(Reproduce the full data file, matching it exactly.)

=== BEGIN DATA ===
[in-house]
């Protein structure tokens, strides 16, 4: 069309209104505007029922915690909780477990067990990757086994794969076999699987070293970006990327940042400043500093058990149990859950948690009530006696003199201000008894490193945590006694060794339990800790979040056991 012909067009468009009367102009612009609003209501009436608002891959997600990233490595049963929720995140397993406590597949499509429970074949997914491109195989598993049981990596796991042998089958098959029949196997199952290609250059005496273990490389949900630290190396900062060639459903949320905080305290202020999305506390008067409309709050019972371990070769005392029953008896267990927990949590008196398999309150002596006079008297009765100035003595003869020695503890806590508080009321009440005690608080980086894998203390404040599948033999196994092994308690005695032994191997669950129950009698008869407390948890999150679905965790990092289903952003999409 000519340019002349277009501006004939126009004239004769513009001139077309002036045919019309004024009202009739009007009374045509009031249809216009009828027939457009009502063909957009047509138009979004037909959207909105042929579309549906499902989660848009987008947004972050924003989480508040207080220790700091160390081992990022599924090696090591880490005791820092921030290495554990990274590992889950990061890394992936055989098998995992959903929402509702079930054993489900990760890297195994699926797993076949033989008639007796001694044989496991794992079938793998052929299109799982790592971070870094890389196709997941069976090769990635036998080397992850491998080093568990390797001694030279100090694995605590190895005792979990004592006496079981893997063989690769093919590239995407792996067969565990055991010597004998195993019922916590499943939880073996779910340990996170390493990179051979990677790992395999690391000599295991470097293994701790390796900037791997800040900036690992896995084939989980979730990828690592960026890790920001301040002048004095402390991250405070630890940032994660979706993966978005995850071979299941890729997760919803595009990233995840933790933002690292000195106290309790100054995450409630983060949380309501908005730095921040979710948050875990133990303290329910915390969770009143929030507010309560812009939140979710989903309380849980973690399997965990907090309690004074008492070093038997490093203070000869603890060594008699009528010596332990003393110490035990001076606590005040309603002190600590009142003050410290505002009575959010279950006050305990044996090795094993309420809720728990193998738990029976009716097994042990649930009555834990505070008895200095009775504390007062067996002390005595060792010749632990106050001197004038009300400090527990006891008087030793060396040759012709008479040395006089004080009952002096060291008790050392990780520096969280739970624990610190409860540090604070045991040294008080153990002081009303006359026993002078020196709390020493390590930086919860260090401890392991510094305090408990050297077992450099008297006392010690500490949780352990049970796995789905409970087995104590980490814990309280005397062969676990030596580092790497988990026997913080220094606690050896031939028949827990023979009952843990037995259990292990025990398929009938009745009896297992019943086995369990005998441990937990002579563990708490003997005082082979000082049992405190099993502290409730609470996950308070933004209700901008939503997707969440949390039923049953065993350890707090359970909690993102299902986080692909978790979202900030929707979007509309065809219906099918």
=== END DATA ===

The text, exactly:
[in-house]
């Protein structure tokens, strides 16, 4: 069309209104505007029922915690909780477990067990990757086994794969076999699987070293970006990327940042400043500093058990149990859950948690009530006696003199201000008894490193945590006694060794339990800790979040056991 012909067009468009009367102009612009609003209501009436608002891959997600990233490595049963929720995140397993406590597949499509429970074949997914491109195989598993049981990596796991042998089958098959029949196997199952290609250059005496273990490389949900630290190396900062060639459903949320905080305290202020999305506390008067409309709050019972371990070769005392029953008896267990927990949590008196398999309150002596006079008297009765100035003595003869020695503890806590508080009321009440005690608080980086894998203390404040599948033999196994092994308690005695032994191997669950129950009698008869407390948890999150679905965790990092289903952003999409 000519340019002349277009501006004939126009004239004769513009001139077309002036045919019309004024009202009739009007009374045509009031249809216009009828027939457009009502063909957009047509138009979004037909959207909105042929579309549906499902989660848009987008947004972050924003989480508040207080220790700091160390081992990022599924090696090591880490005791820092921030290495554990990274590992889950990061890394992936055989098998995992959903929402509702079930054993489900990760890297195994699926797993076949033989008639007796001694044989496991794992079938793998052929299109799982790592971070870094890389196709997941069976090769990635036998080397992850491998080093568990390797001694030279100090694995605590190895005792979990004592006496079981893997063989690769093919590239995407792996067969565990055991010597004998195993019922916590499943939880073996779910340990996170390493990179051979990677790992395999690391000599295991470097293994701790390796900037791997800040900036690992896995084939989980979730990828690592960026890790920001301040002048004095402390991250405070630890940032994660979706993966978005995850071979299941890729997760919803595009990233995840933790933002690292000195106290309790100054995450409630983060949380309501908005730095921040979710948050875990133990303290329910915390969770009143929030507010309560812009939140979710989903309380849980973690399997965990907090309690004074008492070093038997490093203070000869603890060594008699009528010596332990003393110490035990001076606590005040309603002190600590009142003050410290505002009575959010279950006050305990044996090795094993309420809720728990193998738990029976009716097994042990649930009555834990505070008895200095009775504390007062067996002390005595060792010749632990106050001197004038009300400090527990006891008087030793060396040759012709008479040395006089004080009952002096060291008790050392990780520096969280739970624990610190409860540090604070045991040294008080153990002081009303006359026993002078020196709390020493390590930086919860260090401890392991510094305090408990050297077992450099008297006392010690500490949780352990049970796995789905409970087995104590980490814990309280005397062969676990030596580092790497988990026997913080220094606690050896031939028949827990023979009952843990037995259990292990025990398929009938009745009896297992019943086995369990005998441990937990002579563990708490003997005082082979000082049992405190099993502290409730609470996950308070933004209700901008939503997707969440949390039923049953065993350890707090359970909690993102299902986080692909978790979202900030929707979007509309065809219906099918």